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    A Summary of Research and Enforcement Release Evidence on...
    research summary posted March 31, 2016 by Jennifer M Mueller-Phillips, tagged 08.0 Auditing Procedures – Nature, Timing and Extent, 08.10 Confirmation – Process and Evaluation of Responses 
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    Title:
    A Summary of Research and Enforcement Release Evidence on Confirmation Use and Effectiveness.
    Practical Implications:

    The review of AAERs identified failure to authenticate responses, collusion between auditee management and customers, and concealed side agreements and special terms as specific problem areas. These findings have several implications for standard setters, practitioners, and academic researchers. First is a need to improve response rates, as well as authenticate responses. Technology, perhaps involving third-party intermediaries, can help address these issues. Second, depending on the circumstances and identified risks, auditors may need to confirm the existence of side agreements and special terms. Auditors may also need to consider the possibility of collusion in their testing strategies. In addition, confirmation requirements may need to be extended to other accounts, at least in some circumstances.

    Citation:

    Caster, P., R. J. Elder, and D. J. Janvrin. 2008. A Summary of Research and Enforcement Release Evidence on Confirmation Use and Effectiveness. Auditing: A Journal of Practice & Theory 27 (2): 253-279.

    Keywords:
    AAER evidence, audit confirmations, audit evidence, confirmation reliability
    Purpose of the Study:

    Confirmations are extensively used and are often perceived by practitioners to be one of the most persuasive forms of audit evidence. Yet academic research has found limitations that restrict confirmation effectiveness for many management assertions. In addition, a number of problems with false and forged confirmations are identified in Accounting and Auditing Enforcement Releases (AAERs). The Public Company Accounting Oversight Board (PCAOB) and the International Auditing and Assurance Standards Board (IAASB) have put confirmation evidence on their respective agendas. Academic research indicates that receivable confirmations can be effective evidence for the existence assertion. Low response rates, as well as respondent errors and directional bias in detecting errors, are key barriers to confirmation effectiveness. This study provides a synthesis of academic and practitioner research on confirmation use and effectiveness.

    Design/Method/ Approach:

    The authors conducted a review of the academic literature on confirmations. They found few current papers examining confirmations. Most prior research addressed the effectiveness of confirmation of accounts receivable. To provide additional evidence relevant to questions in the SAG briefing paper involving confirmation of other accounts, they reviewed AAERs and practitioner literature. They identified 113 confirmation-related AAERs involving 51 auditees.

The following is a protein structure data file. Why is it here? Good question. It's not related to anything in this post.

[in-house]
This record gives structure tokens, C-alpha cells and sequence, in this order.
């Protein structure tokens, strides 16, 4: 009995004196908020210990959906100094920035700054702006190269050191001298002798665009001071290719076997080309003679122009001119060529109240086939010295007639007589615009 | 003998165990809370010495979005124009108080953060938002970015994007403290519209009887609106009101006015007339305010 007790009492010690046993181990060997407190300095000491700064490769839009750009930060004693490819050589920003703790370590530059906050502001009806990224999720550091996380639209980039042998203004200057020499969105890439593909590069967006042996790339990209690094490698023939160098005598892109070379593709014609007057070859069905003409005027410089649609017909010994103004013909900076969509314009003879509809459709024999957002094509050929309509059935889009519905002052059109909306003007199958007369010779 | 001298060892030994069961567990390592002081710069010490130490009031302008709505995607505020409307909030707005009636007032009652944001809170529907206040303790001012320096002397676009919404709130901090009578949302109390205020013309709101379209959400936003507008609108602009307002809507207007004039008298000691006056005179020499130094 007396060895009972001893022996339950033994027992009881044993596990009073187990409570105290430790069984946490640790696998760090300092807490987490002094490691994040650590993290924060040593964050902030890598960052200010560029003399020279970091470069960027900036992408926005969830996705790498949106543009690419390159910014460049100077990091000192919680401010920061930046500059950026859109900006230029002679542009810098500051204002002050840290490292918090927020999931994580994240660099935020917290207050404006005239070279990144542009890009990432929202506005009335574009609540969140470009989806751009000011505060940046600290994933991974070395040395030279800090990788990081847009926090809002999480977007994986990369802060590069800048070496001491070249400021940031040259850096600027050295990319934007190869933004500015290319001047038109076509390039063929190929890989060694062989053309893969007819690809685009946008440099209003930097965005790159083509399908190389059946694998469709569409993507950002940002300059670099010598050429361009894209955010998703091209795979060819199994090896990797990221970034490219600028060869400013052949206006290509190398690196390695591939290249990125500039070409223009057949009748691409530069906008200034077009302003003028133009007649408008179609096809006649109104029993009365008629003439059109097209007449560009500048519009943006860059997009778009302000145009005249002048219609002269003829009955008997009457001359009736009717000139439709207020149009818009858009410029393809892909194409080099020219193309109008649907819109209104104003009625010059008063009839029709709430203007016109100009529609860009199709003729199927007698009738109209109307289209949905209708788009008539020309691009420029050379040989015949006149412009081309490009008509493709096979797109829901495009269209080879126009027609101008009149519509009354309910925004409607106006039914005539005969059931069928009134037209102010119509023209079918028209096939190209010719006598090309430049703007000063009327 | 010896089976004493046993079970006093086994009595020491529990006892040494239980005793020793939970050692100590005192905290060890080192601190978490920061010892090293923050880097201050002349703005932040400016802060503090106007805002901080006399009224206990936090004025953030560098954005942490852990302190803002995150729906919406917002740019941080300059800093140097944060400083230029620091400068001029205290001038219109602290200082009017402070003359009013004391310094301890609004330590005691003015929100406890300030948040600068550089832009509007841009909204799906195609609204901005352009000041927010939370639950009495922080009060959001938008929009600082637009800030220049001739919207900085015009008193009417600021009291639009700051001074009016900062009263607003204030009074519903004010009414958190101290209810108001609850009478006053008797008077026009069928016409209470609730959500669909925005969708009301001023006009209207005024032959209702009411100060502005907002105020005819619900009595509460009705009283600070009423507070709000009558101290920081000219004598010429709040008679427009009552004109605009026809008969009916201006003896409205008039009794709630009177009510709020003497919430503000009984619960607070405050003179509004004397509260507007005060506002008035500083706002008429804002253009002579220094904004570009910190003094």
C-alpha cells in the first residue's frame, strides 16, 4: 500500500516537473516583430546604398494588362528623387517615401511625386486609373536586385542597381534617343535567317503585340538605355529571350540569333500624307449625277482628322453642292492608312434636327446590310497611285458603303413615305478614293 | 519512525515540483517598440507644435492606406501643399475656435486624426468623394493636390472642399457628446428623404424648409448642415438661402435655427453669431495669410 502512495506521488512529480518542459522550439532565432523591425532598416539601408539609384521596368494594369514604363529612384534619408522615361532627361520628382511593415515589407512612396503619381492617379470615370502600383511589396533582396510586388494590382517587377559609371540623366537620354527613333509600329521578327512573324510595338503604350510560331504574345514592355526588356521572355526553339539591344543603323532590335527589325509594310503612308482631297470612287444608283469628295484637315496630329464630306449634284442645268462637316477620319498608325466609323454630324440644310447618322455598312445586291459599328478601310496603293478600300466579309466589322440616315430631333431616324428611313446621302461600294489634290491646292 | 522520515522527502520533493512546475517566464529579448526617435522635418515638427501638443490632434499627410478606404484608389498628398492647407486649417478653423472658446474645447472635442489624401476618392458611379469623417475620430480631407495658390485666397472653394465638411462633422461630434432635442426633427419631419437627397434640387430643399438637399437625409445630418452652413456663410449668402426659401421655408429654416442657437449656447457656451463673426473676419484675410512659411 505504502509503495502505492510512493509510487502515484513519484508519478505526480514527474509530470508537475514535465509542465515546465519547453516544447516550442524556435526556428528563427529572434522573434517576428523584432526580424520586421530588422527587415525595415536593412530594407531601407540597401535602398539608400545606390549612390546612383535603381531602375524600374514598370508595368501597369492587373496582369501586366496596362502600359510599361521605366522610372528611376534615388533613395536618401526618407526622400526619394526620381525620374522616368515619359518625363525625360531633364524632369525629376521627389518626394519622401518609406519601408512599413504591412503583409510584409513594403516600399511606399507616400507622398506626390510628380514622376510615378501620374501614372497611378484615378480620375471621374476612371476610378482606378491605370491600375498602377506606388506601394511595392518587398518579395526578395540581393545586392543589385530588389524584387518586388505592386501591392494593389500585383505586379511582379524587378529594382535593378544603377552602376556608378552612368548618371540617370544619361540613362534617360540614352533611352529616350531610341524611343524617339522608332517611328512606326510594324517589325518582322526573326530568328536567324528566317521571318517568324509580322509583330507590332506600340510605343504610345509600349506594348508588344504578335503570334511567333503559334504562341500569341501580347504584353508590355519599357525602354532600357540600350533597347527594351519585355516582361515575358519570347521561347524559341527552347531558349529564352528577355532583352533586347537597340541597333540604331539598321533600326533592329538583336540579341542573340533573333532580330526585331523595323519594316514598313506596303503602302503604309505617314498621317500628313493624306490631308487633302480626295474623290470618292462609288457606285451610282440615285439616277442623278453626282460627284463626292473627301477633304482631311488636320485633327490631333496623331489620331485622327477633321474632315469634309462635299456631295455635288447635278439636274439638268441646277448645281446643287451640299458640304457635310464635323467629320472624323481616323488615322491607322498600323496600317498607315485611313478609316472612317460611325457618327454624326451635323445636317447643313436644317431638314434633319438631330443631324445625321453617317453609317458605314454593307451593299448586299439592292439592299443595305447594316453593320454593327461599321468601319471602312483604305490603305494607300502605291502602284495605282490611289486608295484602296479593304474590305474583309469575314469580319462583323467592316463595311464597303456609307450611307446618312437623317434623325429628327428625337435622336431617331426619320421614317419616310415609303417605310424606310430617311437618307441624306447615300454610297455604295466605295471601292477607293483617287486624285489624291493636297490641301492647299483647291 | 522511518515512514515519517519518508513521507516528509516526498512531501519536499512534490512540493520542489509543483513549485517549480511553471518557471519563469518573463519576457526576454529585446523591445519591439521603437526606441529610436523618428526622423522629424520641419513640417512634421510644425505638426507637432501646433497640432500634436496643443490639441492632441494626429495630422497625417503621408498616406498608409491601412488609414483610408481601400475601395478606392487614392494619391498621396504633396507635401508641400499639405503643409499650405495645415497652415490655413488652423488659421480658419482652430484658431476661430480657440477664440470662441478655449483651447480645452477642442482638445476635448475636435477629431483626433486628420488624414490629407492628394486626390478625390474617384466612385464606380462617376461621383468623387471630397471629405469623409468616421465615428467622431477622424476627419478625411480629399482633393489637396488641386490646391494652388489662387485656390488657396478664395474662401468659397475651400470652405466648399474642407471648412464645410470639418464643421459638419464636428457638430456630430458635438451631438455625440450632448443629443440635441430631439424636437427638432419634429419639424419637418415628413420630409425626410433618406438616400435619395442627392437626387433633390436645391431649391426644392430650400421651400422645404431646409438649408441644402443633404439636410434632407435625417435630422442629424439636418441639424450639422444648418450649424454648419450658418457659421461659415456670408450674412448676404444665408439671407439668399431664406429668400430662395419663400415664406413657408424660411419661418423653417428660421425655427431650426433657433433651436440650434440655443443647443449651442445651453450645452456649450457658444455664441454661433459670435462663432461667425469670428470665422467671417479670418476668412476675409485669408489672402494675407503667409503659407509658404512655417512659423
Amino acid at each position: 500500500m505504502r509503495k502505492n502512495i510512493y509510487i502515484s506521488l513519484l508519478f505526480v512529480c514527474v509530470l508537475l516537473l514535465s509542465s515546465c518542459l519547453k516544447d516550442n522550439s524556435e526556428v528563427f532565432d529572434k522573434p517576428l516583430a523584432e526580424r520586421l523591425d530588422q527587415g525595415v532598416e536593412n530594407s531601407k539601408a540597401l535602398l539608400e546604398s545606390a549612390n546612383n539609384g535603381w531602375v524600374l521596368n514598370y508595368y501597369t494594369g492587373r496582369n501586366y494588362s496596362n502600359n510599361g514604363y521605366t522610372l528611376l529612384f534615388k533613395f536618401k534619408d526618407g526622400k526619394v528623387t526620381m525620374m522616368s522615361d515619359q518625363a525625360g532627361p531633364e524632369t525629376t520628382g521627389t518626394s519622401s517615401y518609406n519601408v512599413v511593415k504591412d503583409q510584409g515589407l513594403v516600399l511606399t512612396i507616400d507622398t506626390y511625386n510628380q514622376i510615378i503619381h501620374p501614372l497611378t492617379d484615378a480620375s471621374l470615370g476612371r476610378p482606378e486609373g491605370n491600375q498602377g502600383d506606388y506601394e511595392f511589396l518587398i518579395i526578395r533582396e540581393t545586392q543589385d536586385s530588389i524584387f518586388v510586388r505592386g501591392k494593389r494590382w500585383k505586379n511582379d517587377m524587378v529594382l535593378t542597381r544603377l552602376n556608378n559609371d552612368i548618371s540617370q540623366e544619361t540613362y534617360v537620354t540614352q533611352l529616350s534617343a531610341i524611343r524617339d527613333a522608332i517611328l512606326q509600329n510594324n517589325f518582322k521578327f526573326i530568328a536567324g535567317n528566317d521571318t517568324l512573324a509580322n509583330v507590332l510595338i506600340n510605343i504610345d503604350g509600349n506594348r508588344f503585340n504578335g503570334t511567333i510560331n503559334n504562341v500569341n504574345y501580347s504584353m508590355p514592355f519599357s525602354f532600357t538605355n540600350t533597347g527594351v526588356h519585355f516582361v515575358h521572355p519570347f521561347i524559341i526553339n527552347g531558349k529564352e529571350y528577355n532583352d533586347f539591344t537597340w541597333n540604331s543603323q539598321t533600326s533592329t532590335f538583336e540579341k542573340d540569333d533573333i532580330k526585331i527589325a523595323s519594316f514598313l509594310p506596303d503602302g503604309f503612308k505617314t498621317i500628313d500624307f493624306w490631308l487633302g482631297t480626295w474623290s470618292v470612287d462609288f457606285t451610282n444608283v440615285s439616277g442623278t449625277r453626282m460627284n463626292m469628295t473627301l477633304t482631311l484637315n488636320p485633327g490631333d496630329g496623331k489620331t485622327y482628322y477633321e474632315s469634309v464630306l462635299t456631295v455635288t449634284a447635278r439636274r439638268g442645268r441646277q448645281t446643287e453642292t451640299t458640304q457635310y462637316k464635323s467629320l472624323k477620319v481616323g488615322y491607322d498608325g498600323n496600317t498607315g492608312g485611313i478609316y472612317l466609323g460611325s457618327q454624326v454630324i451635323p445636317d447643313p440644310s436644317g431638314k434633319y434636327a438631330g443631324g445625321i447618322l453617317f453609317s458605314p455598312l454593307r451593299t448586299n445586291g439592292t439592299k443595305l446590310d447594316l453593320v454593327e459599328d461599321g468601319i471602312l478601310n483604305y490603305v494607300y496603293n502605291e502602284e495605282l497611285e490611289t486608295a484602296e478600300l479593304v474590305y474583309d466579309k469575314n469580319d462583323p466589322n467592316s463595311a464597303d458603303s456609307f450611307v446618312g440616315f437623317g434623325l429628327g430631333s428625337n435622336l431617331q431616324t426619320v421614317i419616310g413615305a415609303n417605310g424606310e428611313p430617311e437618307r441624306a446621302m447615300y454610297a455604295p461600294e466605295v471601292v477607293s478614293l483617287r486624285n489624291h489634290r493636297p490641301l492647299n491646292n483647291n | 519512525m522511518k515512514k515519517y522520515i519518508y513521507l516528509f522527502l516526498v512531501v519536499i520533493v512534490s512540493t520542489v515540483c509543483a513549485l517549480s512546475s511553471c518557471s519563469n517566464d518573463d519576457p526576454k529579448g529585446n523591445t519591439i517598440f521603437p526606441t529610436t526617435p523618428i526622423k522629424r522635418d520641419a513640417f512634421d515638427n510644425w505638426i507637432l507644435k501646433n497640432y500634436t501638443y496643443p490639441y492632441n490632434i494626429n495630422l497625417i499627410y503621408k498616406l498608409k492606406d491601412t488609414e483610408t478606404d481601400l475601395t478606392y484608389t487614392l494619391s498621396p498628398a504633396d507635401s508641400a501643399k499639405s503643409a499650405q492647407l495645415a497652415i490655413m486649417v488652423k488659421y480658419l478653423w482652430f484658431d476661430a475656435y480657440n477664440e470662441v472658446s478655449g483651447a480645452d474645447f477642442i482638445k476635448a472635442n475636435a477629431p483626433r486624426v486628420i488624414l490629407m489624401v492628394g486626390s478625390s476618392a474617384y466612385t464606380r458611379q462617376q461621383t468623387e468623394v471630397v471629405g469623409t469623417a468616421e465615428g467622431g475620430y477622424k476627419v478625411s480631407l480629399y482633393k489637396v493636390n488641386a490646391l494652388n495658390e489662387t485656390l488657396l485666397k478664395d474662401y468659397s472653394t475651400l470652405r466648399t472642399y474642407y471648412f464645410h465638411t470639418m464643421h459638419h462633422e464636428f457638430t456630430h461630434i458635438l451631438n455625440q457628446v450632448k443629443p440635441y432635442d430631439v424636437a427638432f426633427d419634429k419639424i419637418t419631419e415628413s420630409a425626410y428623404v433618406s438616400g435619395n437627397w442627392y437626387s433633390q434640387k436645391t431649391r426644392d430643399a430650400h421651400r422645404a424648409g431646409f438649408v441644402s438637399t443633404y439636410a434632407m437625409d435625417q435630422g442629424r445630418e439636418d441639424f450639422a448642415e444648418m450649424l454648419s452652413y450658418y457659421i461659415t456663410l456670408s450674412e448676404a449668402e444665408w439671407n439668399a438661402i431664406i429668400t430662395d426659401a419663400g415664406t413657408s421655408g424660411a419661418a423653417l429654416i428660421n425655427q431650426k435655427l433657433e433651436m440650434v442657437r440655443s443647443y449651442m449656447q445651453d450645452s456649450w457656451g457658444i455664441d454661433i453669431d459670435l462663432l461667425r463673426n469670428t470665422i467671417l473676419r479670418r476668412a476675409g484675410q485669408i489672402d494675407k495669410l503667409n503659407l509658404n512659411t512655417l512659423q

Findings:

    The authors’ primary findings are:

    • Currently, some auditors choose not to confirm accounts receivable without justifying how they met one or more of the criteria in Statement on Auditing Standards (SAS) No. 67 for not confirming the accounts.
    • Generally, confirmations are relatively effective in testing the existence assertion for accounts receivable. However, low response rates have a negative impact on confirmation effectiveness.
    • Anecdotal evidence and some research suggest confirmation response rates are declining. Research has identified several methods to improve response rates.
    • Confirmations are also somewhat effective in examining the valuation assertion for accounts receivable. However, confirmees fail to detect many seeded errors in controlled experiments and are more likely to detect and report errors that are unfavorable to the confirmee rather than favorable errors.
    • Collusion between auditee management and the confirmee was a problem area in receivables confirmations identified from AAERs. The relationship between management and the confirmee calls into question the perception by auditors of confirmees as “independent” third parties.
    • Fictitious responses provided by auditee management were a problem area identified from a review of AAERs for accounts receivable and cash balance confirmations. Current auditing standards do not require auditors to authenticate responses.
    • Enforcement actions described in the AAERs indicated problems with bank confirmations. With the exception of accounts receivable, U.S. auditing standards related to confirmations do not provide explicit guidance for specific accounts, such as cash, marketable securities or other account balances, as well as confirmation of special terms or side agreements.
    • Considerable evidence exists that electronic confirmations and other forms of electronic database queries (i.e., defined views of supplier and/or customer databases) are becoming more prevalent. Technology offers alternatives to standard paper confirmations that may provide for authentication and improve confirmation effectiveness.
    Category:
    Auditing Procedures - Nature - Timing and Extent
    Sub-category:
    Impact of Technology on Audit Procedures Confirmation – Process and Evaluation of Responses